Date of Graduation
Statler College of Engineering and Mineral Resources
Civil and Environmental Engineering
Hema J Siriwardane
Atmospheric levels of carbon dioxide (CO2) have increased at a rate of about 1 to 2 parts per million (ppm) per year to its current level of approximately 388 ppm. Mitigation efforts are being deployed around the world in all possible ways to combat these accelerating levels of carbon dioxide. The study presented in this dissertation deals with the ground response caused by geologic sequestration of carbon dioxide. The ground response can be used as a tool for long-term monitoring of carbon storage in geological formations.;Unmineable coal seams have been identified as promising reservoirs for large-scale sequestration of carbon dioxide. A sequestration field site located in West Virginia and in the northern Appalachian basin has been used in this study. The field project is intended for geologic sequestration of carbon dioxide in a deep unmineable coal seam. The objective of the current study is to monitor any field-scale deformations resulting from the injection of carbon dioxide into a coal seam. Thirty six high-precision tiltmeters and two GPS receivers (absolute and remote) have been installed at the site to monitor surface deformations during the injection of CO2. Moreover, a multi-layered, three-dimensional, single-phase, coupled flow-deformation finite element model has been developed to investigate surface deformations during the injection. The model incorporates the topographical challenges and field-specific details. A finite difference based reservoir modeling approach was used to investigate the multi-phase fluid flow behavior in the coal seam by considering sorption/desorption properties and coal swelling/shrinkage. The results from multi-phase reservoir modeling were integrated in the finite element based geomechanical models. Tiltmeter measurements show the extent of deformations at the field site. The comparison of measurements and modeling results helps in calibrating numerical models that can be used to study reservoir response during large-scale injection of carbon dioxide. Results obtained from this study are useful in understanding the migration of fluid and pressure changes in the reservoir that helps in developing monitoring technologies.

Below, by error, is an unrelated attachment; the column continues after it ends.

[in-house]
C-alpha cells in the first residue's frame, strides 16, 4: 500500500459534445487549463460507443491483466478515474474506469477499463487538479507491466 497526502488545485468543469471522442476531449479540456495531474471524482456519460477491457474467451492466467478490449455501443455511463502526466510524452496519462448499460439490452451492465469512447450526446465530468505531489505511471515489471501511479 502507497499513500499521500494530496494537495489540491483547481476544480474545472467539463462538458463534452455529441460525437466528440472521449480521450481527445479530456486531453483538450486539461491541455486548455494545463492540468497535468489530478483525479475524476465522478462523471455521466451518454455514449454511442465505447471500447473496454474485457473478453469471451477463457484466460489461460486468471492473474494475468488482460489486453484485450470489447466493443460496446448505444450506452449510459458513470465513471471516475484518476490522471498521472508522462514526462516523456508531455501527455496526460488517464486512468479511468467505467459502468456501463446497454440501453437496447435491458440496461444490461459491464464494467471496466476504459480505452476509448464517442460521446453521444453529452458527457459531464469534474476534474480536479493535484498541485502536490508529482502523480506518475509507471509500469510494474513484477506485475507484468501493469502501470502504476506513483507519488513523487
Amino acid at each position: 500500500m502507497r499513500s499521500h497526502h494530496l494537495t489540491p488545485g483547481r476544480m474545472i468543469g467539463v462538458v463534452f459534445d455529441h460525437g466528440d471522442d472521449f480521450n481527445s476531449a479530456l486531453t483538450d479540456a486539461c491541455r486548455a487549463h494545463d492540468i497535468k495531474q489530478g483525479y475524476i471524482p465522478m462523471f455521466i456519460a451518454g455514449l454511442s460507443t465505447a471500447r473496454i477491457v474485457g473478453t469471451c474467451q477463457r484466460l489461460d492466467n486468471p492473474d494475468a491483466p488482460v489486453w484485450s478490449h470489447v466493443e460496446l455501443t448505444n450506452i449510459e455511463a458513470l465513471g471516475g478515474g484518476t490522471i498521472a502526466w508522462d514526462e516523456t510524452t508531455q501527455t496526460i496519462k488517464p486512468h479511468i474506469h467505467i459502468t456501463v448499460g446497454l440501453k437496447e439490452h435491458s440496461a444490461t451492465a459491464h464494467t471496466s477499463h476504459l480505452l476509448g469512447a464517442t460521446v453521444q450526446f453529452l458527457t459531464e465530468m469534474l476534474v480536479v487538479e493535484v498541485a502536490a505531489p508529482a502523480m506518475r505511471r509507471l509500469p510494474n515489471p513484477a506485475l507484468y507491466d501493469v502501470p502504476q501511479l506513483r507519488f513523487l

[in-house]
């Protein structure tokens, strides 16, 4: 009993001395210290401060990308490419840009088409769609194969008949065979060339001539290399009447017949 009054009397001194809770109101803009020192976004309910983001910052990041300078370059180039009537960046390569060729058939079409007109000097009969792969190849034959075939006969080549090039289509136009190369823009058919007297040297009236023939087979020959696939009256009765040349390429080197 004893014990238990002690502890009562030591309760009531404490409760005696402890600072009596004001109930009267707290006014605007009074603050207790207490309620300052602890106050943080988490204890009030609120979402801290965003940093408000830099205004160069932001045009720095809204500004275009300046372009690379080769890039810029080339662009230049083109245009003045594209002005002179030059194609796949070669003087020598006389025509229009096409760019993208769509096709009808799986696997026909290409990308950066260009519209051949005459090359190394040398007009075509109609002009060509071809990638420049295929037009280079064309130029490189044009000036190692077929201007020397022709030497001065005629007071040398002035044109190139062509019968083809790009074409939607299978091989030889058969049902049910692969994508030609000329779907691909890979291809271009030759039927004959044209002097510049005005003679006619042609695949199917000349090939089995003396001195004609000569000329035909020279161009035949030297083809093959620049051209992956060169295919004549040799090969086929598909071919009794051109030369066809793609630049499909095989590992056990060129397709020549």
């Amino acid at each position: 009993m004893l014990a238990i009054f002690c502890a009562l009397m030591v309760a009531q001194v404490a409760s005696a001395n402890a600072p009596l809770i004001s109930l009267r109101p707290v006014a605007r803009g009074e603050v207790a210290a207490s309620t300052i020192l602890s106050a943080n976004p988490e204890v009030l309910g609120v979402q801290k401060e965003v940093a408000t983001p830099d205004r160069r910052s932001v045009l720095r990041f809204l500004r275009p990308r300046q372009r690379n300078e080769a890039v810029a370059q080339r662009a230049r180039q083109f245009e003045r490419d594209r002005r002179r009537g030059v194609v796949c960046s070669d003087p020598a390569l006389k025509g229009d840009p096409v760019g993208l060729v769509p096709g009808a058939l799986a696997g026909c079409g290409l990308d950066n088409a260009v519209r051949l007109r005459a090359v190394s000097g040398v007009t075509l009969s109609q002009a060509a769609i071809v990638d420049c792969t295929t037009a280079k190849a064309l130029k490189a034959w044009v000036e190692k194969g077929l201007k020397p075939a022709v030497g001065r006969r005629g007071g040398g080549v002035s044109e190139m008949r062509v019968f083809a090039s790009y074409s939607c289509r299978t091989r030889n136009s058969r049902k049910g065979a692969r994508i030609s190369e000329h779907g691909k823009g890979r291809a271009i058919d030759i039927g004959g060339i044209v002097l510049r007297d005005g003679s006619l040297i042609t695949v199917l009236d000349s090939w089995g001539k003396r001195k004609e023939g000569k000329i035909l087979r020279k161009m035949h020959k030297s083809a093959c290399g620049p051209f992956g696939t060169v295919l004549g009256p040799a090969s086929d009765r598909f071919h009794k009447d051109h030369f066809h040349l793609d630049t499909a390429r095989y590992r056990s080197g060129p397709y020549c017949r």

Gondle, Raj Kumar, "Numerical Modeling and Field Monitoring of Overburden Response during Geologic Sequestration" (2010). Graduate Theses, Dissertations, and Problem Reports. 4598.